To provide a little context, (hopefully without being egocentric!), my details are as follows. I´m 56, 180 and (when in good shape), about 80kg´s. Over the past few years testing has given me a FTP of something between 280 and 300, with a high last year of about 315. It´s quite normal for me to be able to do a ride of 4-5 hours of 120-140km with say 1500mtrs of climbing with a (NP)power of something around the 200 mark, so it´s fair to say (I think) that although I´ve lost some of the top end “sprint” I once had, I´ve become a fairly efficient diesel. My best outdoor ride of late was probably last years Tour of Flanders at 176km at just under 7 hours and an np of 223. (These are measurments with Garmin vectors, not Strava estimates) I’ve been riding about 30 years, and, as is fairly typical of many my age came to cycling through the MTB boom of the late 80´s and early 90´s, then progressed to road, racing (mostly club and metro crits), then as a young family came along drifting off to tt´s, being somewhat scared off by seeing someone carted off to hospital every weekend as a result of over zealous newbies sprinting for 15th place, figuring at least if I binned it doing tt´s i had no one else to blame other than myself. As an ex pat English Aussie now living in Germany I often do a very full Spring classics program having done all the Spring Sportives numerous times over.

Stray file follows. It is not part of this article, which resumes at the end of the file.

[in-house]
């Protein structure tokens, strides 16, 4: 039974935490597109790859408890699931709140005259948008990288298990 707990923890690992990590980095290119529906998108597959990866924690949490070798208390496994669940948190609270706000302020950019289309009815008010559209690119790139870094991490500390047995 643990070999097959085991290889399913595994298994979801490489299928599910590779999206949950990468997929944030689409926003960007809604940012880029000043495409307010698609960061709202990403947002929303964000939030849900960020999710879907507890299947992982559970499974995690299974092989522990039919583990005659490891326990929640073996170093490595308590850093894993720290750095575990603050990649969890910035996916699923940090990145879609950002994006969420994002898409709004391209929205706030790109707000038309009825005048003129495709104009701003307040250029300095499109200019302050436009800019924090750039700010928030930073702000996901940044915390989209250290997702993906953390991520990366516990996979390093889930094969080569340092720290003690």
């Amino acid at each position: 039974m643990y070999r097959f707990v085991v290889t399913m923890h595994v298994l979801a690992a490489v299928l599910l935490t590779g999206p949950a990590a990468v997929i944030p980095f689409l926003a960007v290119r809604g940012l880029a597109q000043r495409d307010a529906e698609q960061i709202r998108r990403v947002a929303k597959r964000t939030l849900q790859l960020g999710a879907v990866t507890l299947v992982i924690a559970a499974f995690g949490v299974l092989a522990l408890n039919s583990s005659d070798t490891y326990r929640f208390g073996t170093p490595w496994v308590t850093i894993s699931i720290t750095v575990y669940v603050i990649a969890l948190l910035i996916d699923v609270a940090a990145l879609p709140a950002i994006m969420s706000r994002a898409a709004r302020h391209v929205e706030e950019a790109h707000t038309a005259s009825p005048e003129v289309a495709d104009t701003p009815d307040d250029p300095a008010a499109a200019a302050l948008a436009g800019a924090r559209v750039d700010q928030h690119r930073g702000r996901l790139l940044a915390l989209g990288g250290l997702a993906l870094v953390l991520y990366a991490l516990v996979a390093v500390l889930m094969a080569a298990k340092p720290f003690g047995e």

In the summer I tend to enjoy the weather more and whilst trying to do a couple of indoor short intensity rides following a plan, I like to do longer rides of about 4 hours (I don´t usually bother getting out for under that), usually around the 70% intensity mark. My training in winter is mostly in the cellar where I have a Wattbike Pro which is practically a 2nd bike, and the gym. Unless it´s for “headspace”, riding indoors during the bad weather brings me more “bang for buck” and, with a young family, time. It´s not a question of being “hard” as I´ve done more than my share of 0`temp rides here, but I´ve seen friends go down on black ice and you´re frequently being so careful you don´t actually achieve very much in terms of fitness.